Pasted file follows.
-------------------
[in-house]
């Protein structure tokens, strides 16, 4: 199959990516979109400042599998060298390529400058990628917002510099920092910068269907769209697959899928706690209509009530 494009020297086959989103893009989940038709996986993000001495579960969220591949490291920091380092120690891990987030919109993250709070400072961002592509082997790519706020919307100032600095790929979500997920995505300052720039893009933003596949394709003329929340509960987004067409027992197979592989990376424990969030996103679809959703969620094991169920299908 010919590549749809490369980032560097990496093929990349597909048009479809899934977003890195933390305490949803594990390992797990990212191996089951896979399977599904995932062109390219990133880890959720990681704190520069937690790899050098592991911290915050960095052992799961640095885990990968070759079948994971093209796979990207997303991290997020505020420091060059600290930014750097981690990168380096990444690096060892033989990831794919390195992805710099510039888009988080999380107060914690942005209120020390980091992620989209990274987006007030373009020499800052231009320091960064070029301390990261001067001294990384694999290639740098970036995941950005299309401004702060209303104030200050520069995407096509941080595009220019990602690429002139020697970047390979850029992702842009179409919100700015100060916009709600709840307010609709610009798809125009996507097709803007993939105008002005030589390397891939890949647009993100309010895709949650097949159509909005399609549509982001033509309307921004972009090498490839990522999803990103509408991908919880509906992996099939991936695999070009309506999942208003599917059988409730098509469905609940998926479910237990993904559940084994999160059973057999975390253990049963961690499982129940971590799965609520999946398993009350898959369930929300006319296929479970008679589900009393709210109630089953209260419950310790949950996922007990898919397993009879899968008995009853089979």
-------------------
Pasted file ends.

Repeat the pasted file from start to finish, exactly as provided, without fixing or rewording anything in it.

[in-house]
């Protein structure tokens, strides 16, 4: 199959990516979109400042599998060298390529400058990628917002510099920092910068269907769209697959899928706690209509009530 494009020297086959989103893009989940038709996986993000001495579960969220591949490291920091380092120690891990987030919109993250709070400072961002592509082997790519706020919307100032600095790929979500997920995505300052720039893009933003596949394709003329929340509960987004067409027992197979592989990376424990969030996103679809959703969620094991169920299908 010919590549749809490369980032560097990496093929990349597909048009479809899934977003890195933390305490949803594990390992797990990212191996089951896979399977599904995932062109390219990133880890959720990681704190520069937690790899050098592991911290915050960095052992799961640095885990990968070759079948994971093209796979990207997303991290997020505020420091060059600290930014750097981690990168380096990444690096060892033989990831794919390195992805710099510039888009988080999380107060914690942005209120020390980091992620989209990274987006007030373009020499800052231009320091960064070029301390990261001067001294990384694999290639740098970036995941950005299309401004702060209303104030200050520069995407096509941080595009220019990602690429002139020697970047390979850029992702842009179409919100700015100060916009709600709840307010609709610009798809125009996507097709803007993939105008002005030589390397891939890949647009993100309010895709949650097949159509909005399609549509982001033509309307921004972009090498490839990522999803990103509408991908919880509906992996099939991936695999070009309506999942208003599917059988409730098509469905609940998926479910237990993904559940084994999160059973057999975390253990049963961690499982129940971590799965609520999946398993009350898959369930929300006319296929479970008679589900009393709210109630089953209260419950310790949950996922007990898919397993009879899968008995009853089979």